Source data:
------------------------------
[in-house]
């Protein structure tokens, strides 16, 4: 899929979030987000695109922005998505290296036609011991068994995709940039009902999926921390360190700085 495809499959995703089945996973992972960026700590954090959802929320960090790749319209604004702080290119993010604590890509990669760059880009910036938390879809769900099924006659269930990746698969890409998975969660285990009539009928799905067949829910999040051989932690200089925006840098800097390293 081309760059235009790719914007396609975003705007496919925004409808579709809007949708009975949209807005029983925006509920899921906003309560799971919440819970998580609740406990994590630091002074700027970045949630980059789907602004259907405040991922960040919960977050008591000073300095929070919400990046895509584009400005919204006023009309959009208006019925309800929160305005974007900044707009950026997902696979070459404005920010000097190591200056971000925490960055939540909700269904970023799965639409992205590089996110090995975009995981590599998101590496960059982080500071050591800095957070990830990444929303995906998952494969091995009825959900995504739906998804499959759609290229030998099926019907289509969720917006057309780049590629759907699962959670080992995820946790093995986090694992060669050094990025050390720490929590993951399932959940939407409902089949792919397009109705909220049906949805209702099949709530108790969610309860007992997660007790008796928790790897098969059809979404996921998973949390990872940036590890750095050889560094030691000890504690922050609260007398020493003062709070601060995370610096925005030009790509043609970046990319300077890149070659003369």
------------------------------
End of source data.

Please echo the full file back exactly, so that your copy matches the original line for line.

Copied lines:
[in-house]
């Protein structure tokens, strides 16, 4: 899929979030987000695109922005998505290296036609011991068994995709940039009902999926921390360190700085 495809499959995703089945996973992972960026700590954090959802929320960090790749319209604004702080290119993010604590890509990669760059880009910036938390879809769900099924006659269930990746698969890409998975969660285990009539009928799905067949829910999040051989932690200089925006840098800097390293 081309760059235009790719914007396609975003705007496919925004409808579709809007949708009975949209807005029983925006509920899921906003309560799971919440819970998580609740406990994590630091002074700027970045949630980059789907602004259907405040991922960040919960977050008591000073300095929070919400990046895509584009400005919204006023009309959009208006019925309800929160305005974007900044707009950026997902696979070459404005920010000097190591200056971000925490960055939540909700269904970023799965639409992205590089996110090995975009995981590599998101590496960059982080500071050591800095957070990830990444929303995906998952494969091995009825959900995504739906998804499959759609290229030998099926019907289509969720917006057309780049590629759907699962959670080992995820946790093995986090694992060669050094990025050390720490929590993951399932959940939407409902089949792919397009109705909220049906949805209702099949709530108790969610309860007992997660007790008796928790790897098969059809979404996921998973949390990872940036590890750095050889560094030691000890504690922050609260007398020493003062709070601060995370610096925005030009790509043609970046990319300077890149070659003369």